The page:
As with so many trends, the increasing prevalence of transnational television is either a building block in a utopian post-national society enabled by the democratising power of new media, or the inevitable by-product of the audience fragmentation and personal atomisation occasioned by new media.
With the finalé of the Showtime/BBC series Episodes having been broadcast at the end of February (20th in America, 21st in the UK), a few words about transnational television seem appropriate. Media sales across national boundaries have long been a part of broadcasting culture. ITV’s imports of American series drew both criticism and ratings during the ‘60s, and the syndication of American shows remains an important part of Channel 4’s platform. Likewise, British shows like Dr Who have found regular homes on The Sci-Fi Channel in the US, and telenovelas, produced in Central and South America, have increasingly gained popularity with the Hispanic diaspora around the world.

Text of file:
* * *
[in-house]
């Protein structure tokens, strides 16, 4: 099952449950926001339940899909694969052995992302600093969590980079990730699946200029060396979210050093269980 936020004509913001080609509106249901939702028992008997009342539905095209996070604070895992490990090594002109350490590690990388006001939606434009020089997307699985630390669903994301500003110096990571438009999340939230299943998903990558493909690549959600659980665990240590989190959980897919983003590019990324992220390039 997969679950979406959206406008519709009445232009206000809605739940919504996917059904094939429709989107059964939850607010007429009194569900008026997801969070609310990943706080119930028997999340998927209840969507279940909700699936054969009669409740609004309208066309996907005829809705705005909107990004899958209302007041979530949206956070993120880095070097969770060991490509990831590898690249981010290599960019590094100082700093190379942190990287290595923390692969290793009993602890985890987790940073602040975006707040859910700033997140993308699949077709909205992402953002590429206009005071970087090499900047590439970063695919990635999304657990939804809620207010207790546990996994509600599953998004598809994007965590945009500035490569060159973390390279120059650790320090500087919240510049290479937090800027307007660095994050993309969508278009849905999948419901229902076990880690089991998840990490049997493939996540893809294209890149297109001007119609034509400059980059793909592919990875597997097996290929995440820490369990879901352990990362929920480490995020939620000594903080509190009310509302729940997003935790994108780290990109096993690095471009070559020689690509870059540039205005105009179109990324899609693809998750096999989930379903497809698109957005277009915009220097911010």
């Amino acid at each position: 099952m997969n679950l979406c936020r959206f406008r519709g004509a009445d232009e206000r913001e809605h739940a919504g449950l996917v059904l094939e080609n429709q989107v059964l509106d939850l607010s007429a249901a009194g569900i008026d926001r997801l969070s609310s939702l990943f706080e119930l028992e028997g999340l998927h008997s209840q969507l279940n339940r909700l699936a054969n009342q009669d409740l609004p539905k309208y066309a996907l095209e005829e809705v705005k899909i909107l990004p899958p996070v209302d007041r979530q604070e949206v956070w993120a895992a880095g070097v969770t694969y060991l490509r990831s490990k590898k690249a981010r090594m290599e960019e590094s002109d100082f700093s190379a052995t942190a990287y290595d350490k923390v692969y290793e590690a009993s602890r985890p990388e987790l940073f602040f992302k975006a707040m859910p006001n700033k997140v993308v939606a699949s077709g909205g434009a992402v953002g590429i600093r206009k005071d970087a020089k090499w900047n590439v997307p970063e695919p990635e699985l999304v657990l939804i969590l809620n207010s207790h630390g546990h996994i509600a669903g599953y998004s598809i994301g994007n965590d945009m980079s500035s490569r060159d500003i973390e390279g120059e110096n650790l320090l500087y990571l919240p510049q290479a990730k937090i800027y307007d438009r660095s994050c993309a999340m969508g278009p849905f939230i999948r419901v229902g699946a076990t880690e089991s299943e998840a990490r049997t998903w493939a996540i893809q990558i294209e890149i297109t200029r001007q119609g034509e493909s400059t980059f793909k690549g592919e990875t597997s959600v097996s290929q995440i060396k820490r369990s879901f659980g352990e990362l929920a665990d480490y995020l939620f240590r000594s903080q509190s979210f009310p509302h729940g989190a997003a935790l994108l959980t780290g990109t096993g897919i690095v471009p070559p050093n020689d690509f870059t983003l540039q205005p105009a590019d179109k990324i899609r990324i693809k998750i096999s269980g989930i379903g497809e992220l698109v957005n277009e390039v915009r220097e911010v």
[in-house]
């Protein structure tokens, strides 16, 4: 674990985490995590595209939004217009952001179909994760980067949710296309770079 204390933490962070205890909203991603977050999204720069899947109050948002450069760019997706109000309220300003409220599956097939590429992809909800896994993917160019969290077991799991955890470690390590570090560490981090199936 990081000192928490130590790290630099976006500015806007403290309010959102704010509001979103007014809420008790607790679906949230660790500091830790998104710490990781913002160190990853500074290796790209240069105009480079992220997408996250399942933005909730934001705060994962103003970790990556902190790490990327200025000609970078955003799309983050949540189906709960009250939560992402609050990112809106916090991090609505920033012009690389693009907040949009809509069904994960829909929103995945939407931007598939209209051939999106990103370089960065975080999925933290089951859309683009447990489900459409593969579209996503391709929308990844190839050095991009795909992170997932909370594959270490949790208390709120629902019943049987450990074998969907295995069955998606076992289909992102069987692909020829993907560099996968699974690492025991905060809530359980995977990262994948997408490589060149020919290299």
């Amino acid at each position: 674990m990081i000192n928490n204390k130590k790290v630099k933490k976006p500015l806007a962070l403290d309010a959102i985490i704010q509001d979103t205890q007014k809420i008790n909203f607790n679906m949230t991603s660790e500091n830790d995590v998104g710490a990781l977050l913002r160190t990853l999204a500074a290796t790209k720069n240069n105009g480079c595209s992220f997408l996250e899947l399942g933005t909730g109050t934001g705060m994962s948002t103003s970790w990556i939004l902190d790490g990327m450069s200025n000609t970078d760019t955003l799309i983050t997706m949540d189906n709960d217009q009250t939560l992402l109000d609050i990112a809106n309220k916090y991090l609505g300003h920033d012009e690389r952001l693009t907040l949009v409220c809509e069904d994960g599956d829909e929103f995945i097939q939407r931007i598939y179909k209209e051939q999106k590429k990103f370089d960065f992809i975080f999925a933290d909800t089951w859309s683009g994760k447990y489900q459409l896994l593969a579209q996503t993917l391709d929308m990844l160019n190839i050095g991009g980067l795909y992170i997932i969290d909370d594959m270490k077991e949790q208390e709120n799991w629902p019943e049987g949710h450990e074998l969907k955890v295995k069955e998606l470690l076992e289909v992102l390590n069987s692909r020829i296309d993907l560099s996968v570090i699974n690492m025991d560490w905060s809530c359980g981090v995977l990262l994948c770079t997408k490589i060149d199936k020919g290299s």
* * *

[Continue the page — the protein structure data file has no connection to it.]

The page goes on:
While these imports and exports laid the groundwork for television’s transnational economy, they are increasingly being superseded by new programmes, jointly funded by companies based in different nations, expressly designed to appeal to audiences across national boundaries, and simultaneously broadcast in several countries at once. These range from glocalized franchise shows like Who Wants to Be A Millionaire and Big Brother, which replicate the same format with different casts, crews and contestants in different nations around the world, to prestigious, big budget drama spectaculars like Rome. Of course, as with so many trends in contemporary media, the increasing prevalence of transnational television is either a building block in a utopian post-national society enabled by the democratising power of new media, or the inevitable by-product of the audience fragmentation and personal atomisation occasioned by (again) new media, depending on your own degree of technological optimism or pessimism.